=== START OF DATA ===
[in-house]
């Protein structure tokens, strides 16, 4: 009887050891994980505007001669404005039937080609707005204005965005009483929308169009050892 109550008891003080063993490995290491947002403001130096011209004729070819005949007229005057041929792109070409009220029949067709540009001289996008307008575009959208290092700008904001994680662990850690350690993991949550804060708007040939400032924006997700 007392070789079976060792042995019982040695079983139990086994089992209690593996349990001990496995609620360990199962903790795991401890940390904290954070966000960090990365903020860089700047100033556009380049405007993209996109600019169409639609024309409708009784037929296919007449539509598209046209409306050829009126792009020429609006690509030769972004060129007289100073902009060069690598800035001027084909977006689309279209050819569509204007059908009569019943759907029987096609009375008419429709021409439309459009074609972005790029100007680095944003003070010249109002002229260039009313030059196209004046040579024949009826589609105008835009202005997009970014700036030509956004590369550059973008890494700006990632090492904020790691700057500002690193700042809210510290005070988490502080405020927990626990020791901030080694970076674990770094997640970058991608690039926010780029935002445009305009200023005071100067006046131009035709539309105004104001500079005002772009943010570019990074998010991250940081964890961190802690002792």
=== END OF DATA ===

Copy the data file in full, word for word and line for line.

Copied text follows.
[in-house]
């Protein structure tokens, strides 16, 4: 009887050891994980505007001669404005039937080609707005204005965005009483929308169009050892 109550008891003080063993490995290491947002403001130096011209004729070819005949007229005057041929792109070409009220029949067709540009001289996008307008575009959208290092700008904001994680662990850690350690993991949550804060708007040939400032924006997700 007392070789079976060792042995019982040695079983139990086994089992209690593996349990001990496995609620360990199962903790795991401890940390904290954070966000960090990365903020860089700047100033556009380049405007993209996109600019169409639609024309409708009784037929296919007449539509598209046209409306050829009126792009020429609006690509030769972004060129007289100073902009060069690598800035001027084909977006689309279209050819569509204007059908009569019943759907029987096609009375008419429709021409439309459009074609972005790029100007680095944003003070010249109002002229260039009313030059196209004046040579024949009826589609105008835009202005997009970014700036030509956004590369550059973008890494700006990632090492904020790691700057500002690193700042809210510290005070988490502080405020927990626990020791901030080694970076674990770094997640970058991608690039926010780029935002445009305009200023005071100067006046131009035709539309105004104001500079005002772009943010570019990074998010991250940081964890961190802690002792």